With frost on the pumpkin in many areas in the past couple weeks and freezing rain arriving overnight Nov. 13, the city of Reynoldsburg was ready with salt supplies to deal with icy streets.

Service director Bill Sampson said the city prepares for winter well before late fall. City officials signed a contract in late spring with the Ohio Department of Transportation to purchase road salt through an ODOT consortium.

Prices are up, however, compared to last year.

"The city bid for 1,750 tons, with the price per ton at $70.41," he said. "The price per ton in the 2017-2018 contract was $46.37."

The severity of the winter determines salt usage, but Sampson said Reynoldsburg, on average, goes through about 1,600 tons per year.

"The city currently has 1,887 tons on hand for the upcoming winter season," he said. "We can house 2,100 tons in our salt barn."

ODOT spokesman Matt Bruning said the consortium allows cities such as Reynoldsburg to request a certain amount of salt early in the year, then ODOT invites salt companies to submit bids.

"The cities tell us how much they need and once we get all that information, the bids come in and we accept the lowest bid," Bruning said. "The cities do not get the salt from us -- they get it directly from the supplier."

He said the consortium allows municipalities to leverage ODOT's buying power – but that doesn't mean cities will get the lowest price.

"Sometimes we get a better deal, but sometimes we don't," he said. "A lot depends on the area and whether we receive multiple bids or only one or two bids for that county or area."

Bruning said ODOT has 610,000 tons of salt on hand, with 565,000 tons on order. However, the agency used more than 900,000 tons of salt last year.

"We had a pretty rough winter last year, mostly in frequency of the snowfall days," he said. "For example, we would use way more salt with 12 days of one-inch snowfalls then one day of a foot of snow."

He said last year's busy winter may have helped to drive salt prices up.

"The 900,000 tons we used last winter was the second-highest amount we've used in a decade," Bruning said. "When you have that kind of demand, everyone has to put more salt in their barns, so we are chalking the increase mostly up to supply and demand."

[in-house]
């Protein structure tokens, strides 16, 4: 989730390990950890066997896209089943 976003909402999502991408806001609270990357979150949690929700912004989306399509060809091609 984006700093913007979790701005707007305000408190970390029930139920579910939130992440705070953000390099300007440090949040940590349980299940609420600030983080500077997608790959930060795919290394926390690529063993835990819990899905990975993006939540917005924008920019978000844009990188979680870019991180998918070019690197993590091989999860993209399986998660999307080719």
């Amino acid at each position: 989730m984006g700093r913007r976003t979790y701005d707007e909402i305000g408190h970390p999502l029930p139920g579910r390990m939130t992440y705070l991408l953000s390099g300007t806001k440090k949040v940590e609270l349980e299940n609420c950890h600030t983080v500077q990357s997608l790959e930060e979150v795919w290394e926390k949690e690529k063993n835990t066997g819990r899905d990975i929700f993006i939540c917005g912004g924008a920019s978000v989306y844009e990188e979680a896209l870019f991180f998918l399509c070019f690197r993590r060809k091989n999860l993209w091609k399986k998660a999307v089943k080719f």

According to information on the street department's web page, there are 112 miles of streets in Reynoldsburg.

"Public safety is of paramount importance to the city," Sampson said.

"It is our goal to provide for safe and efficient transportation, which includes snow plowing, salting and other necessary activities."

The city's snow-removal policy states: "When snow accumulation reaches 4 inches or more, the city salts and plows all streets. Less than 4 inches, the city only salts main and secondary streets, including steep-grade areas and dangerous curves. The city does not salt residential streets unless conditions necessitate action to maintain safety."

Sampson said Truro Township buys salt from the city of Reynoldsburg for snow removal on 3.625 miles of unincorporated roads in the township.

"They don't buy a lot and we sell it to them for what we pay for it," he said. "We have a team environment, so if they need assistance, they call us, and if we need assistance, we call them.

"When it comes to bad weather, we are all in this together," Sampson said.

Stan Knoderer, Truro Township's streets superintendent, said the township uses 40 to 50 tons of salt during an average winter. The township has one salt truck plus an older truck that can be used in a pinch, he said.

There are things drivers can do to keep safe during bad weather, Sampson said: Don't pull out in front of snowplow trucks and don't try to pass a plow truck on the right side. Drivers should also stay back at least 200 feet from trucks that are plowing or spreading salt, according to information on the city website, ci.reynoldsburg.oh.us.

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